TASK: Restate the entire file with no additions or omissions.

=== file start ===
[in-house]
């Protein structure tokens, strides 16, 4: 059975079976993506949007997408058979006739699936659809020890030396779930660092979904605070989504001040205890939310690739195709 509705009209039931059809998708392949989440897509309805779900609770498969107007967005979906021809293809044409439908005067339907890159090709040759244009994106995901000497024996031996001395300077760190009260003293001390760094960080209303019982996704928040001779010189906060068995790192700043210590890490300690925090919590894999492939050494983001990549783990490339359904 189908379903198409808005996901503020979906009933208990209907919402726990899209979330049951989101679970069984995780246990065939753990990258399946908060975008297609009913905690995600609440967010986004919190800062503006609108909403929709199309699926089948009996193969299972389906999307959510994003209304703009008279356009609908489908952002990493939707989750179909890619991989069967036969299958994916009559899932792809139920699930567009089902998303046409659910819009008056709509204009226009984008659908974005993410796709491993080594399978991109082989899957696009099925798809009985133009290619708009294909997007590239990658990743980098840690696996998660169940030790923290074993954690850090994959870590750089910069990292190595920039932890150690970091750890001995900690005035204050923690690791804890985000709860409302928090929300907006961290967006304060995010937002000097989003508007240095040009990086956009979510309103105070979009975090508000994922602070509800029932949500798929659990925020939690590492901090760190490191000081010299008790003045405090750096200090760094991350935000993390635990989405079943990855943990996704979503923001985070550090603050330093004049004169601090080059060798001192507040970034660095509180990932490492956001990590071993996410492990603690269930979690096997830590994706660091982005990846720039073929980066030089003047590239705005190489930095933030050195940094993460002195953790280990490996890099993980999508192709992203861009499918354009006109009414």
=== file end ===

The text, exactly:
[in-house]
């Protein structure tokens, strides 16, 4: 059975079976993506949007997408058979006739699936659809020890030396779930660092979904605070989504001040205890939310690739195709 509705009209039931059809998708392949989440897509309805779900609770498969107007967005979906021809293809044409439908005067339907890159090709040759244009994106995901000497024996031996001395300077760190009260003293001390760094960080209303019982996704928040001779010189906060068995790192700043210590890490300690925090919590894999492939050494983001990549783990490339359904 189908379903198409808005996901503020979906009933208990209907919402726990899209979330049951989101679970069984995780246990065939753990990258399946908060975008297609009913905690995600609440967010986004919190800062503006609108909403929709199309699926089948009996193969299972389906999307959510994003209304703009008279356009609908489908952002990493939707989750179909890619991989069967036969299958994916009559899932792809139920699930567009089902998303046409659910819009008056709509204009226009984008659908974005993410796709491993080594399978991109082989899957696009099925798809009985133009290619708009294909997007590239990658990743980098840690696996998660169940030790923290074993954690850090994959870590750089910069990292190595920039932890150690970091750890001995900690005035204050923690690791804890985000709860409302928090929300907006961290967006304060995010937002000097989003508007240095040009990086956009979510309103105070979009975090508000994922602070509800029932949500798929659990925020939690590492901090760190490191000081010299008790003045405090750096200090760094991350935000993390635990989405079943990855943990996704979503923001985070550090603050330093004049004169601090080059060798001192507040970034660095509180990932490492956001990590071993996410492990603690269930979690096997830590994706660091982005990846720039073929980066030089003047590239705005190489930095933030050195940094993460002195953790280990490996890099993980999508192709992203861009499918354009006109009414």